It only seems like five minutes since Christmas, but February is here.
As I write, the wind is blowing a gale from the east and it is absolute starvation outside. I am certainly not complaining though as it is doing a fantastic job of drying things up.
The weather has been relentless this winter and, as a Cumbrian, it is strangely comforting to know that most of the UK is as wet as we are.
I usually watch the national forecast and think ’not us again’. Right now we can all enjoy a good moan together.
This month saw the arrival of a new flock of hens in house two. They have weighed well and are 90g ahead of target weight, so hopefully they will continue to progress.
The clean-down was a little hectic as we had to juggle sheep work, building work and power washing, but thanks to a great team effort the job was done on time.
I regularly receive text message updates about the current bird flu situation and although we have not had the worries of last year, cases keep popping up in the wild bird population and every winter is a concern.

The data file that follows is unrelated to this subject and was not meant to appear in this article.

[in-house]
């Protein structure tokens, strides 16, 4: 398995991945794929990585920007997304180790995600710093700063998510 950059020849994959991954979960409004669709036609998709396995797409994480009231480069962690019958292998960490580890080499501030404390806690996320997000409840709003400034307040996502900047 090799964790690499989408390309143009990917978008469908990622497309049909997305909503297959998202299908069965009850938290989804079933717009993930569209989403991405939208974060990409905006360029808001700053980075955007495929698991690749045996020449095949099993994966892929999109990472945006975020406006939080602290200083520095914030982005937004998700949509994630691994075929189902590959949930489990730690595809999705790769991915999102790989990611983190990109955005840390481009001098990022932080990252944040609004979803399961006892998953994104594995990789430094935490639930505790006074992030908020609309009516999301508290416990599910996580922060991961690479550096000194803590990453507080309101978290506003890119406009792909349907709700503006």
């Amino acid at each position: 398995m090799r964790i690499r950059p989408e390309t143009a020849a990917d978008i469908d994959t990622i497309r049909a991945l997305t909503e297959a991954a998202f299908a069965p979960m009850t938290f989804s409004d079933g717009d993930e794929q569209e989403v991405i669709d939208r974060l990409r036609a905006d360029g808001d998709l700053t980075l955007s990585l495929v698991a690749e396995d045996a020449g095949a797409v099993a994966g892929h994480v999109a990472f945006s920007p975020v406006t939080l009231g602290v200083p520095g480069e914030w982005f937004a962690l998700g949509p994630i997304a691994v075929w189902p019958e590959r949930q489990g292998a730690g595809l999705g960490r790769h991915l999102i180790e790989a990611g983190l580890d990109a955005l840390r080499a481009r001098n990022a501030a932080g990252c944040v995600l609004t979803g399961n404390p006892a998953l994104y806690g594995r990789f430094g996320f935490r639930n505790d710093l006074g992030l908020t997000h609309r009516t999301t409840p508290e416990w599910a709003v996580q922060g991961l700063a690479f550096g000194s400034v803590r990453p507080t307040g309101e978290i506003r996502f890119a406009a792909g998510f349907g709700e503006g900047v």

All our ewes have returned from their winter grazing.
They have been fluked and this year we are using a pre-lambing bolus to give the ewes a boost.
It will be interesting to see what difference, if any, the bolus makes this season.
Our new sheep housing is making grouping up ewes after condition scoring a lot easier.
Many of the ewes are in good order, but some are leaner than I would like. Being able to batch them up and house them is a welcome luxury this year.
Sometimes being a farmer feels like being under siege; last month it was the vegans and now Labour has decided to get involved.
The party is trying to wrestle the animal rights initiative from Michael Gove with 50 proposals on the subject, one of which aims to ’end the age of outdated farming practices which cause distress and restrict natural behaviour’.
They would also like to restrict ’mega farms’, whatever they are. I am not sure who decides what is outdated and exactly what constitutes a mega farm.
It is unlikely anything will come of this, but once again farming is used as a political football to point score in Westminster where long-term visions for UK farming seem to extend to the next press release.
Meanwhile, we will roll our eyes, keep grafting and dreaming up ways to make our farms a little bit more mega.